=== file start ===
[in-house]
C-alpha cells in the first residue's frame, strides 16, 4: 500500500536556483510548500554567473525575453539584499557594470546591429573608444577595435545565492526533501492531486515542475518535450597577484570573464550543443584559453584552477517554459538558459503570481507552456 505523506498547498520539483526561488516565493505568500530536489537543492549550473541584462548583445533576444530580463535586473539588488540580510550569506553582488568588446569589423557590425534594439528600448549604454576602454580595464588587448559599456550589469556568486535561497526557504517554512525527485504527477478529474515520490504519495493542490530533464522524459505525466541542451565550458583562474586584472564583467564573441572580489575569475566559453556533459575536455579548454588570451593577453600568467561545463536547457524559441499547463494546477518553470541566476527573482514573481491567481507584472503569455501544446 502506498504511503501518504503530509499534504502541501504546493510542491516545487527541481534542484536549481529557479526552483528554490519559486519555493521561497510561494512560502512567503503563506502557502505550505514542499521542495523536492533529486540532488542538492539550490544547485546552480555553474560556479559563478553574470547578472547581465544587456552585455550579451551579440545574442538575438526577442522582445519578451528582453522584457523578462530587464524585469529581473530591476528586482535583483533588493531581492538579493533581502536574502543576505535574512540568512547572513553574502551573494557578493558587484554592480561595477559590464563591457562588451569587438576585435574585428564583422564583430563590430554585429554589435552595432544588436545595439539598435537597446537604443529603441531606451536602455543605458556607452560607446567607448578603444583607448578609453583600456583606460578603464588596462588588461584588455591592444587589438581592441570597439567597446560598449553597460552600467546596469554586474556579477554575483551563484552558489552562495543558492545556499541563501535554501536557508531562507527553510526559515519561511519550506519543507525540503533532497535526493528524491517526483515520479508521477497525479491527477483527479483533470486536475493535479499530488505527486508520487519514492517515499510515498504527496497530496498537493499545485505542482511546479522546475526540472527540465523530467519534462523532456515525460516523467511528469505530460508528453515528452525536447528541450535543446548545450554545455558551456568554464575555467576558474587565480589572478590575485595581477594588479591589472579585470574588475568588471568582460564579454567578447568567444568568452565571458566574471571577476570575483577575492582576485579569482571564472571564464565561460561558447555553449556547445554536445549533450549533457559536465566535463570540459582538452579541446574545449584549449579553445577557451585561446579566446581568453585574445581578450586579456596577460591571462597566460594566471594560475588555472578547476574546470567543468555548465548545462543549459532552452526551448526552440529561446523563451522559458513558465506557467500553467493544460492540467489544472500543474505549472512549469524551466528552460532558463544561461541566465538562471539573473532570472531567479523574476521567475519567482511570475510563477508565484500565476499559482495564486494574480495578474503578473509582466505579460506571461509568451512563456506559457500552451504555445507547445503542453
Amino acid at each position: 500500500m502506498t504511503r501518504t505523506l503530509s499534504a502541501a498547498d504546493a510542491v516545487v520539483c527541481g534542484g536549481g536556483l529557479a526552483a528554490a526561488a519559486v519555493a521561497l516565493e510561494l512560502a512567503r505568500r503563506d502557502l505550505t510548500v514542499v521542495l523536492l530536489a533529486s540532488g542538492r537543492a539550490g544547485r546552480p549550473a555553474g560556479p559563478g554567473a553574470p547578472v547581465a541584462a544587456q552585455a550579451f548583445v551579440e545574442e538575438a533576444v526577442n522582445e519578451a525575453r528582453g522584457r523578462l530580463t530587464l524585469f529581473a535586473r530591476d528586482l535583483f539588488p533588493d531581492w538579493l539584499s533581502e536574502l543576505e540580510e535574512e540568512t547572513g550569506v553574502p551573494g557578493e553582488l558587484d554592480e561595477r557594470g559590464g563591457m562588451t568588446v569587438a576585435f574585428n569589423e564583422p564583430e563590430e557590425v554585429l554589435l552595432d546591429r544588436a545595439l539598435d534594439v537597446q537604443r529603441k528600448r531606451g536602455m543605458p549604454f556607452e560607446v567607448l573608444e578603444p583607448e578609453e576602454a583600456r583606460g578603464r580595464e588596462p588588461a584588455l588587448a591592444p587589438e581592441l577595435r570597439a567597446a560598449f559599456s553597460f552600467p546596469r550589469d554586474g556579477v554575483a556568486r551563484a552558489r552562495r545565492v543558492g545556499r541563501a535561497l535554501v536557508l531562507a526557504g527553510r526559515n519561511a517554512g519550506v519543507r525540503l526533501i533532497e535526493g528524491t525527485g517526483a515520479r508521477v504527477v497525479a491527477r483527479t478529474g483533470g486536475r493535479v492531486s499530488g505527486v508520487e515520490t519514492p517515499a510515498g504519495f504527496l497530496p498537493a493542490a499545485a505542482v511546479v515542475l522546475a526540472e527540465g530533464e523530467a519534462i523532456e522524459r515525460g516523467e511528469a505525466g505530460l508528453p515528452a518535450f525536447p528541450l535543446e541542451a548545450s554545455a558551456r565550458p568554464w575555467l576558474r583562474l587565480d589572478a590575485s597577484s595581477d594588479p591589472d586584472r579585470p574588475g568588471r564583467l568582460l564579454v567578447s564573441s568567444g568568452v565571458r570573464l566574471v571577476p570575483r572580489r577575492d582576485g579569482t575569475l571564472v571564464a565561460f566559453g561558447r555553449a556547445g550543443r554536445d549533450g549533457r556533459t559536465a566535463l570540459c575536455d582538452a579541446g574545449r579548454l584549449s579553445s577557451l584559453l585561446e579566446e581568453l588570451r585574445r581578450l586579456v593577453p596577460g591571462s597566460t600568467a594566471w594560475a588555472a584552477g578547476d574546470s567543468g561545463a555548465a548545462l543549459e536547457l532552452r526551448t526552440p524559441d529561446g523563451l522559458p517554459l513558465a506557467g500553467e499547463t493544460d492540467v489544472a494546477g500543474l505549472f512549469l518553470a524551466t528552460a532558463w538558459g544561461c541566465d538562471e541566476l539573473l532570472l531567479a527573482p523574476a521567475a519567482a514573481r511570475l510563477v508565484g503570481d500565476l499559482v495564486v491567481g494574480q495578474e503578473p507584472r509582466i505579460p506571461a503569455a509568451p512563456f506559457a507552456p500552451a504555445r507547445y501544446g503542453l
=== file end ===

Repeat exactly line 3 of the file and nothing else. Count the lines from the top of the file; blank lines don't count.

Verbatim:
Amino acid at each position: 500500500m502506498t504511503r501518504t505523506l503530509s499534504a502541501a498547498d504546493a510542491v516545487v520539483c527541481g534542484g536549481g536556483l529557479a526552483a528554490a526561488a519559486v519555493a521561497l516565493e510561494l512560502a512567503r505568500r503563506d502557502l505550505t510548500v514542499v521542495l523536492l530536489a533529486s540532488g542538492r537543492a539550490g544547485r546552480p549550473a555553474g560556479p559563478g554567473a553574470p547578472v547581465a541584462a544587456q552585455a550579451f548583445v551579440e545574442e538575438a533576444v526577442n522582445e519578451a525575453r528582453g522584457r523578462l530580463t530587464l524585469f529581473a535586473r530591476d528586482l535583483f539588488p533588493d531581492w538579493l539584499s533581502e536574502l543576505e540580510e535574512e540568512t547572513g550569506v553574502p551573494g557578493e553582488l558587484d554592480e561595477r557594470g559590464g563591457m562588451t568588446v569587438a576585435f574585428n569589423e564583422p564583430e563590430e557590425v554585429l554589435l552595432d546591429r544588436a545595439l539598435d534594439v537597446q537604443r529603441k528600448r531606451g536602455m543605458p549604454f556607452e560607446v567607448l573608444e578603444p583607448e578609453e576602454a583600456r583606460g578603464r580595464e588596462p588588461a584588455l588587448a591592444p587589438e581592441l577595435r570597439a567597446a560598449f559599456s553597460f552600467p546596469r550589469d554586474g556579477v554575483a556568486r551563484a552558489r552562495r545565492v543558492g545556499r541563501a535561497l535554501v536557508l531562507a526557504g527553510r526559515n519561511a517554512g519550506v519543507r525540503l526533501i533532497e535526493g528524491t525527485g517526483a515520479r508521477v504527477v497525479a491527477r483527479t478529474g483533470g486536475r493535479v492531486s499530488g505527486v508520487e515520490t519514492p517515499a510515498g504519495f504527496l497530496p498537493a493542490a499545485a505542482v511546479v515542475l522546475a526540472e527540465g530533464e523530467a519534462i523532456e522524459r515525460g516523467e511528469a505525466g505530460l508528453p515528452a518535450f525536447p528541450l535543446e541542451a548545450s554545455a558551456r565550458p568554464w575555467l576558474r583562474l587565480d589572478a590575485s597577484s595581477d594588479p591589472d586584472r579585470p574588475g568588471r564583467l568582460l564579454v567578447s564573441s568567444g568568452v565571458r570573464l566574471v571577476p570575483r572580489r577575492d582576485g579569482t575569475l571564472v571564464a565561460f566559453g561558447r555553449a556547445g550543443r554536445d549533450g549533457r556533459t559536465a566535463l570540459c575536455d582538452a579541446g574545449r579548454l584549449s579553445s577557451l584559453l585561446e579566446e581568453l588570451r585574445r581578450l586579456v593577453p596577460g591571462s597566460t600568467a594566471w594560475a588555472a584552477g578547476d574546470s567543468g561545463a555548465a548545462l543549459e536547457l532552452r526551448t526552440p524559441d529561446g523563451l522559458p517554459l513558465a506557467g500553467e499547463t493544460d492540467v489544472a494546477g500543474l505549472f512549469l518553470a524551466t528552460a532558463w538558459g544561461c541566465d538562471e541566476l539573473l532570472l531567479a527573482p523574476a521567475a519567482a514573481r511570475l510563477v508565484g503570481d500565476l499559482v495564486v491567481g494574480q495578474e503578473p507584472r509582466i505579460p506571461a503569455a509568451p512563456f506559457a507552456p500552451a504555445r507547445y501544446g503542453l